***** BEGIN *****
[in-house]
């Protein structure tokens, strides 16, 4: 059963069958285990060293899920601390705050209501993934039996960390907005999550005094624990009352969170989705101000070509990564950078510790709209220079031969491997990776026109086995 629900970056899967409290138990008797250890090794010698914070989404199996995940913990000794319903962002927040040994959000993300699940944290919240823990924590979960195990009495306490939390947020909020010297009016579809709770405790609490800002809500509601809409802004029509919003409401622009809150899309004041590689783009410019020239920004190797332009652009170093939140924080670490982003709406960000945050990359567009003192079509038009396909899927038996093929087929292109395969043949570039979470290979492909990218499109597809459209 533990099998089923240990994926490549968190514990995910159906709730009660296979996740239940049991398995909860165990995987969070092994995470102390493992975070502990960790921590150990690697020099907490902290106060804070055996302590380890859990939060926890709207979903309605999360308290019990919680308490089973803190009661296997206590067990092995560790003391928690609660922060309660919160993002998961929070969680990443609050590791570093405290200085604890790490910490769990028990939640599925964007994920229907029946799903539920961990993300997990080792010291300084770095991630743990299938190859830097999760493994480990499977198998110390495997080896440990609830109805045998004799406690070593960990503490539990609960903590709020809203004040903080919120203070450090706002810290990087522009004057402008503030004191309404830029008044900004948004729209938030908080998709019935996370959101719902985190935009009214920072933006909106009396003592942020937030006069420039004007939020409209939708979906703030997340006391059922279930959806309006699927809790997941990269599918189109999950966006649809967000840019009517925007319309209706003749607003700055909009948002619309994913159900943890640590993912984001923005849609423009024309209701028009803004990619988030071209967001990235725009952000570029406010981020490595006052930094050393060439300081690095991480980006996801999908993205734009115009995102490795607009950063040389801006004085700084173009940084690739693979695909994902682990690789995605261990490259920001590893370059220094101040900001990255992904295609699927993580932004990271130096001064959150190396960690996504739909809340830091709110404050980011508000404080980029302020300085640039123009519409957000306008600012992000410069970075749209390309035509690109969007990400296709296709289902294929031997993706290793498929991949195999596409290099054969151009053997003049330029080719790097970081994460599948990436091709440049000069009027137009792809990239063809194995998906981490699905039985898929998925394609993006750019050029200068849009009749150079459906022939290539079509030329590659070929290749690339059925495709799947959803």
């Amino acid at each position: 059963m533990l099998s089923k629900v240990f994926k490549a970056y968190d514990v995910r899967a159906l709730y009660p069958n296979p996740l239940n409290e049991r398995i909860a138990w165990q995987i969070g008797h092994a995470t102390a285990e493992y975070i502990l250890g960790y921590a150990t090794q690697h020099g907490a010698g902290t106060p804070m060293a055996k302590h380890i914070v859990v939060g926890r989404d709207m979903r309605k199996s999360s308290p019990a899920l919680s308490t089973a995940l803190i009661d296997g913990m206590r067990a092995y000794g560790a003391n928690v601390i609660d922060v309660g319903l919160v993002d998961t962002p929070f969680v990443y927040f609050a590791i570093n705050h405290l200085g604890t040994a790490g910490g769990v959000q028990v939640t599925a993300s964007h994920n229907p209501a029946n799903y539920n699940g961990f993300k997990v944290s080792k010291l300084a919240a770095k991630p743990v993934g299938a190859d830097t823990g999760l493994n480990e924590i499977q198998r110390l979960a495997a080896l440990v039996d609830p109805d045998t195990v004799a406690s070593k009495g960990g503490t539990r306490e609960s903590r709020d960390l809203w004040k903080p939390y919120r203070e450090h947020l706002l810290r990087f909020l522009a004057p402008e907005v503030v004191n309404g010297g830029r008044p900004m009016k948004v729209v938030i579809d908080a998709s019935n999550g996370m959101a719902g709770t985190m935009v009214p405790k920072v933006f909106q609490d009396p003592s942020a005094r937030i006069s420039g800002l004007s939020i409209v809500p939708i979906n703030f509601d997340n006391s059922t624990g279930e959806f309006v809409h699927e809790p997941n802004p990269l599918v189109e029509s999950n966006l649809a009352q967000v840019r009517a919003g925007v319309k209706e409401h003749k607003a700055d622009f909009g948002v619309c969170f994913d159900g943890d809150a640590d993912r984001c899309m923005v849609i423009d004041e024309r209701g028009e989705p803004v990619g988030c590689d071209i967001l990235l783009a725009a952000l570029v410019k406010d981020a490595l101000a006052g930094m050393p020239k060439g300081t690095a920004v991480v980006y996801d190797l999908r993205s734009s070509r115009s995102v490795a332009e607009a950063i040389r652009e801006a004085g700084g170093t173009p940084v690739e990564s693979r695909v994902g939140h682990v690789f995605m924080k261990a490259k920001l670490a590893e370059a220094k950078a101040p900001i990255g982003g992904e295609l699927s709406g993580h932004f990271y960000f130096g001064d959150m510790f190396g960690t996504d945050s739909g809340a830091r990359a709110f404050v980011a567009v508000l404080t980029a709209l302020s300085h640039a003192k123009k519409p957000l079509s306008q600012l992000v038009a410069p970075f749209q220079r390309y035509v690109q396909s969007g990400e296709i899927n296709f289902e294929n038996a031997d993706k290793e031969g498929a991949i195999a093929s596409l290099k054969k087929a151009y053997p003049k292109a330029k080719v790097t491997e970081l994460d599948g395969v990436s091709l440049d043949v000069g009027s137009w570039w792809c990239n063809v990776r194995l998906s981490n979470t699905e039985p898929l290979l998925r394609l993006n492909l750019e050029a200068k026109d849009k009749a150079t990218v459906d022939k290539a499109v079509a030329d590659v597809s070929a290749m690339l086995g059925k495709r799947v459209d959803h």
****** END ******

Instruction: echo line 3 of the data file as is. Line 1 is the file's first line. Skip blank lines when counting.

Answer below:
């Amino acid at each position: 059963m533990l099998s089923k629900v240990f994926k490549a970056y968190d514990v995910r899967a159906l709730y009660p069958n296979p996740l239940n409290e049991r398995i909860a138990w165990q995987i969070g008797h092994a995470t102390a285990e493992y975070i502990l250890g960790y921590a150990t090794q690697h020099g907490a010698g902290t106060p804070m060293a055996k302590h380890i914070v859990v939060g926890r989404d709207m979903r309605k199996s999360s308290p019990a899920l919680s308490t089973a995940l803190i009661d296997g913990m206590r067990a092995y000794g560790a003391n928690v601390i609660d922060v309660g319903l919160v993002d998961t962002p929070f969680v990443y927040f609050a590791i570093n705050h405290l200085g604890t040994a790490g910490g769990v959000q028990v939640t599925a993300s964007h994920n229907p209501a029946n799903y539920n699940g961990f993300k997990v944290s080792k010291l300084a919240a770095k991630p743990v993934g299938a190859d830097t823990g999760l493994n480990e924590i499977q198998r110390l979960a495997a080896l440990v039996d609830p109805d045998t195990v004799a406690s070593k009495g960990g503490t539990r306490e609960s903590r709020d960390l809203w004040k903080p939390y919120r203070e450090h947020l706002l810290r990087f909020l522009a004057p402008e907005v503030v004191n309404g010297g830029r008044p900004m009016k948004v729209v938030i579809d908080a998709s019935n999550g996370m959101a719902g709770t985190m935009v009214p405790k920072v933006f909106q609490d009396p003592s942020a005094r937030i006069s420039g800002l004007s939020i409209v809500p939708i979906n703030f509601d997340n006391s059922t624990g279930e959806f309006v809409h699927e809790p997941n802004p990269l599918v189109e029509s999950n966006l649809a009352q967000v840019r009517a919003g925007v319309k209706e409401h003749k607003a700055d622009f909009g948002v619309c969170f994913d159900g943890d809150a640590d993912r984001c899309m923005v849609i423009d004041e024309r209701g028009e989705p803004v990619g988030c590689d071209i967001l990235l783009a725009a952000l570029v410019k406010d981020a490595l101000a006052g930094m050393p020239k060439g300081t690095a920004v991480v980006y996801d190797l999908r993205s734009s070509r115009s995102v490795a332009e607009a950063i040389r652009e801006a004085g700084g170093t173009p940084v690739e990564s693979r695909v994902g939140h682990v690789f995605m924080k261990a490259k920001l670490a590893e370059a220094k950078a101040p900001i990255g982003g992904e295609l699927s709406g993580h932004f990271y960000f130096g001064d959150m510790f190396g960690t996504d945050s739909g809340a830091r990359a709110f404050v980011a567009v508000l404080t980029a709209l302020s300085h640039a003192k123009k519409p957000l079509s306008q600012l992000v038009a410069p970075f749209q220079r390309y035509v690109q396909s969007g990400e296709i899927n296709f289902e294929n038996a031997d993706k290793e031969g498929a991949i195999a093929s596409l290099k054969k087929a151009y053997p003049k292109a330029k080719v790097t491997e970081l994460d599948g395969v990436s091709l440049d043949v000069g009027s137009w570039w792809c990239n063809v990776r194995l998906s981490n979470t699905e039985p898929l290979l998925r394609l993006n492909l750019e050029a200068k026109d849009k009749a150079t990218v459906d022939k290539a499109v079509a030329d590659v597809s070929a290749m690339l086995g059925k495709r799947v459209d959803h």